Michael Cassidy & Jamie Burnes

Western Art Collector - - CONTENTS - MICHAEL CASSIDY & JAMIE BURNES

West­ern sto­ries

Over the course of time, the West has lured peo­ple with its grandeur and mys­tique—in­clud­ing the places, wildlife and cast of char­ac­ters. In the up­com­ing ex­hi­bi­tion Tales of the West at Ger­ald Peters Gallery, Michael Cassidy and Jamie Burnes will

present art­work that hon­ors this past with a nod to­ward the con­tem­po­rary. Cassidy’s art­work touches on the ro­mance of the West through his West­ern Pulp se­ries of paint­ings based on old “dime” nov­els and early West­ern movie posters of the 1920s and 1930s. Burnes’ wildlife sculp­tures show the dual­ity of the crea­tures— their docile na­ture and dom­i­nance—in ab­stracted wood and metal forms.

Cassidy’s paint­ings take on the look of these old posters and mag­a­zine cov­ers, but they are his own cre­ations that ap­peal “not only to the ro­man­tic im­pres­sions of the West but the de­sign as­pects of the way it was pro­moted in movies and print.” His paint­ing Thrilling West­ern, Rustlers of the Rio is a nod to the noc­tur­nal West­ern paint­ings of Frank Ten­ney John­son, who Cassidy calls the master of that genre. In his piece, Cassidy shows a cow­boy on a white horse, per­haps get­ting ready to call it a night as the moon­light is his only guide in the wild.

Star West­ern, The Dan­ger Trail de­picts a man in a 10-gal­lon “Gus” cow­boy hat, which is some­thing Cassidy loves to in­clude in his art­work. “There’s a Gus hat in al­most ev­ery paint­ing of a cow­boy I’ve ever done,” he says. “They prob­a­bly weren’t real prac­ti­cal to wear on the range. In the case of the West, it might just be that the value of the West­ern ‘myth’ might be more im­por­tant than the re­al­ity.”

Drawn to the ten­sion be­tween the or­ganic and the syn­thetic, Burnes’ sculp­tures ex­plore how one in­forms the other as ar­che­typal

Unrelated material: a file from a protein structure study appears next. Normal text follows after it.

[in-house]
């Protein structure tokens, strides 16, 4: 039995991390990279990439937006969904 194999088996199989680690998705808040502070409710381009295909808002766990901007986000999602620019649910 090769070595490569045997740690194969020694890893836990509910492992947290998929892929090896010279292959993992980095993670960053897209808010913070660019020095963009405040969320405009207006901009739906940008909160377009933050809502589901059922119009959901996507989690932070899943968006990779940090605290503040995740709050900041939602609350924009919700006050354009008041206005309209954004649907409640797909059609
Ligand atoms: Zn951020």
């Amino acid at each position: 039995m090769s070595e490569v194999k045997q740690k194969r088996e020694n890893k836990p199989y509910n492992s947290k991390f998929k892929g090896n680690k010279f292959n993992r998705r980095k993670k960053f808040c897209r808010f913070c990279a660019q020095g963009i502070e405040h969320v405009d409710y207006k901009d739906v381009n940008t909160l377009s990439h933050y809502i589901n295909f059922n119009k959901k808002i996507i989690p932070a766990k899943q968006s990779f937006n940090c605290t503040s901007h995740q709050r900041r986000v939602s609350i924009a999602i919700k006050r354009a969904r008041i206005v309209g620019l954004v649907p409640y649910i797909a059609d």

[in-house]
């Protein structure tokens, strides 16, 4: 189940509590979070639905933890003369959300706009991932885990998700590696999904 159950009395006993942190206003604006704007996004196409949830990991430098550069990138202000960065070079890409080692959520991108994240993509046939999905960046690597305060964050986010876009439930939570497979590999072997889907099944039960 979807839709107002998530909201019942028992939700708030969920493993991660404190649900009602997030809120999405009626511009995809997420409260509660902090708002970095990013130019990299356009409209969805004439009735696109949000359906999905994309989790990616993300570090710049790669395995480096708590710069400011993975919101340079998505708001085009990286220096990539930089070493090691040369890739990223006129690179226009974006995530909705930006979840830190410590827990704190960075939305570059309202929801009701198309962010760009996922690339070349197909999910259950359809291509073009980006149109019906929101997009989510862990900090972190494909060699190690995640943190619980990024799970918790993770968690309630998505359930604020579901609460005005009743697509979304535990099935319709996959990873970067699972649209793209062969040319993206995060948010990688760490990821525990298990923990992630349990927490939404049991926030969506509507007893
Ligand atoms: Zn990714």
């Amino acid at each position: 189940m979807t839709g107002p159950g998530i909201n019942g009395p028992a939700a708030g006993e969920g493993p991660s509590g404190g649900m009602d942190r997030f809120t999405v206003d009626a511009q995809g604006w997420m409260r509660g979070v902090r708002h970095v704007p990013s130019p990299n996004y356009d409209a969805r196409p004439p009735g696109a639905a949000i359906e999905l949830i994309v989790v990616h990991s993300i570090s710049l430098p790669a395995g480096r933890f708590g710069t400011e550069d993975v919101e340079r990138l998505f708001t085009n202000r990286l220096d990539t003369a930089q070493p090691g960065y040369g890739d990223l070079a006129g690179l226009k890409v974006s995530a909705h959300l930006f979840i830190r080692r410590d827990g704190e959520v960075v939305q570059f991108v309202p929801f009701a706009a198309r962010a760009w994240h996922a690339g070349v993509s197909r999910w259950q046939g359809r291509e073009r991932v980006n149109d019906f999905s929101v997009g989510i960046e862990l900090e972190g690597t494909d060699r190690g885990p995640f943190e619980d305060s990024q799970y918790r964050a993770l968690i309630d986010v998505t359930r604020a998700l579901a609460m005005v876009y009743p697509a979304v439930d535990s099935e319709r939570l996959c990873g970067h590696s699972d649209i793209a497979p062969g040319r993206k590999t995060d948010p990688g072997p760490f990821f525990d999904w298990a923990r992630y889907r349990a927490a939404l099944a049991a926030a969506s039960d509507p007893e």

wildlife meld in wood and bronze. Boudicca de­picts a bi­son, with the artist ex­plain­ing, “Upon first glance a bi­son ap­pears docile and am­i­ca­ble, al­most pet­like. A closer in­spec­tion re­veals their fierce power and raw dom­i­nance. This dual­ity is re­peated in the ma­te­ri­als and en­ergy of the proud Boudicca: from afar she is life­like, while close-up she is a lay­er­ing of ma­te­ri­als, in­tri­cate spa­ces and deep patina. The ten­sion is re­peated through the nat­u­ral, heart wood grain con­trast­ing with the hand­forged metal. The har­mony be­tween these odd cou­ples be­comes a spir­ited be­ing.”

Each sculp­ture Burnes cre­ates has its own en­ergy, and be­cause of the time he spends cre­at­ing the work the an­i­mals be­come char­ac­ters to him. Such is the case with Black Jack, which pays homage to the last horse used by the U.S. Army. Burnes says, “He served for a record amount of years and was a large and no­ble crea­ture made fa­mous for be­ing ac­tive in fu­neral pro­ces­sions for his many of his­to­ries mav­er­icks.”

Tales of the West will be on view Au­gust 9 through Septem­ber 28.

Michael Cassidy, Thrilling West­ern, Rustlers of the Rio, oil on linen, 69½ x 53¾”

Jamie Burnes, Os­car, corten steel and eastern red cedar, 20 x 33¾ x 12½”

Jamie Burnes, Boudicca, corten steel and heart of eastern cedar, 30 x 39 x 14”

Michael Cassidy, Star West­ern, The Dan­ger Trail, oil on linen, 69½ x 47½”

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